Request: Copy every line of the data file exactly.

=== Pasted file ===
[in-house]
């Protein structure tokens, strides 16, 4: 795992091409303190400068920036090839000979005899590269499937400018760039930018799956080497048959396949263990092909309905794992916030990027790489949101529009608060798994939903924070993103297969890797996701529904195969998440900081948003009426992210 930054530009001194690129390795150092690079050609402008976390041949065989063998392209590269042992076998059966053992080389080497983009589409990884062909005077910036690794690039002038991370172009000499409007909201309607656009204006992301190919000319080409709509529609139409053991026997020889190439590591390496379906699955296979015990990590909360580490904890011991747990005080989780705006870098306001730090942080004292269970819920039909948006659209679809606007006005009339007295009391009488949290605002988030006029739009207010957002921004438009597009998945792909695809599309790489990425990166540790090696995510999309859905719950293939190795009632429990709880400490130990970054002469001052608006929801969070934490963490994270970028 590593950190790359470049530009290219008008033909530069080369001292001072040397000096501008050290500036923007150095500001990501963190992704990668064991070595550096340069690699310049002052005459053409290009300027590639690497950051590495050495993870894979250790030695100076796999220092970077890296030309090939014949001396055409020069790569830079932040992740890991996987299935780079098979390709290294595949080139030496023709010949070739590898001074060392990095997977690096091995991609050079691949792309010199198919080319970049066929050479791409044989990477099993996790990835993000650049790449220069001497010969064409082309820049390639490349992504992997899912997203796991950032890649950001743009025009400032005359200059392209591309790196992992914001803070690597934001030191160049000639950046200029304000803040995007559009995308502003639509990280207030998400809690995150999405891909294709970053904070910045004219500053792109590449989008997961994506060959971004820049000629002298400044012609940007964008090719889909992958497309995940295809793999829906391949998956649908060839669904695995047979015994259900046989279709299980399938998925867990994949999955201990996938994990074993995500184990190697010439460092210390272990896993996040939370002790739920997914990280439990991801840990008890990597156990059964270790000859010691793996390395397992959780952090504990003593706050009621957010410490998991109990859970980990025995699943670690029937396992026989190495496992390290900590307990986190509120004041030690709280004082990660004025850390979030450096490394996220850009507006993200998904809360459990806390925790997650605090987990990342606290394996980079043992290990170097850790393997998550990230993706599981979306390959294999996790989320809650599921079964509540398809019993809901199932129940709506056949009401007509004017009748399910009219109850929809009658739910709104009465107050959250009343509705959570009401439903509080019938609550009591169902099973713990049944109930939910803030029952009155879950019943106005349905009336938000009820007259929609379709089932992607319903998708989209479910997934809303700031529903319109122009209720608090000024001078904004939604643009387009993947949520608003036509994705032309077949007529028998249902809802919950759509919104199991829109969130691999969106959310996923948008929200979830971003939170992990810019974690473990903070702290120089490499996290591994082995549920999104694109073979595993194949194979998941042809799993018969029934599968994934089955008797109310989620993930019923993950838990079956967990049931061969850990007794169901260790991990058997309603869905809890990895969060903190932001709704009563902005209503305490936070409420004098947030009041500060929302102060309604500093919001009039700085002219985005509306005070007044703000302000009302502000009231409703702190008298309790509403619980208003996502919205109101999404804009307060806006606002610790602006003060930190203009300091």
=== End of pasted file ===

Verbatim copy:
[in-house]
């Protein structure tokens, strides 16, 4: 795992091409303190400068920036090839000979005899590269499937400018760039930018799956080497048959396949263990092909309905794992916030990027790489949101529009608060798994939903924070993103297969890797996701529904195969998440900081948003009426992210 930054530009001194690129390795150092690079050609402008976390041949065989063998392209590269042992076998059966053992080389080497983009589409990884062909005077910036690794690039002038991370172009000499409007909201309607656009204006992301190919000319080409709509529609139409053991026997020889190439590591390496379906699955296979015990990590909360580490904890011991747990005080989780705006870098306001730090942080004292269970819920039909948006659209679809606007006005009339007295009391009488949290605002988030006029739009207010957002921004438009597009998945792909695809599309790489990425990166540790090696995510999309859905719950293939190795009632429990709880400490130990970054002469001052608006929801969070934490963490994270970028 590593950190790359470049530009290219008008033909530069080369001292001072040397000096501008050290500036923007150095500001990501963190992704990668064991070595550096340069690699310049002052005459053409290009300027590639690497950051590495050495993870894979250790030695100076796999220092970077890296030309090939014949001396055409020069790569830079932040992740890991996987299935780079098979390709290294595949080139030496023709010949070739590898001074060392990095997977690096091995991609050079691949792309010199198919080319970049066929050479791409044989990477099993996790990835993000650049790449220069001497010969064409082309820049390639490349992504992997899912997203796991950032890649950001743009025009400032005359200059392209591309790196992992914001803070690597934001030191160049000639950046200029304000803040995007559009995308502003639509990280207030998400809690995150999405891909294709970053904070910045004219500053792109590449989008997961994506060959971004820049000629002298400044012609940007964008090719889909992958497309995940295809793999829906391949998956649908060839669904695995047979015994259900046989279709299980399938998925867990994949999955201990996938994990074993995500184990190697010439460092210390272990896993996040939370002790739920997914990280439990991801840990008890990597156990059964270790000859010691793996390395397992959780952090504990003593706050009621957010410490998991109990859970980990025995699943670690029937396992026989190495496992390290900590307990986190509120004041030690709280004082990660004025850390979030450096490394996220850009507006993200998904809360459990806390925790997650605090987990990342606290394996980079043992290990170097850790393997998550990230993706599981979306390959294999996790989320809650599921079964509540398809019993809901199932129940709506056949009401007509004017009748399910009219109850929809009658739910709104009465107050959250009343509705959570009401439903509080019938609550009591169902099973713990049944109930939910803030029952009155879950019943106005349905009336938000009820007259929609379709089932992607319903998708989209479910997934809303700031529903319109122009209720608090000024001078904004939604643009387009993947949520608003036509994705032309077949007529028998249902809802919950759509919104199991829109969130691999969106959310996923948008929200979830971003939170992990810019974690473990903070702290120089490499996290591994082995549920999104694109073979595993194949194979998941042809799993018969029934599968994934089955008797109310989620993930019923993950838990079956967990049931061969850990007794169901260790991990058997309603869905809890990895969060903190932001709704009563902005209503305490936070409420004098947030009041500060929302102060309604500093919001009039700085002219985005509306005070007044703000302000009302502000009231409703702190008298309790509403619980208003996502919205109101999404804009307060806006606002610790602006003060930190203009300091």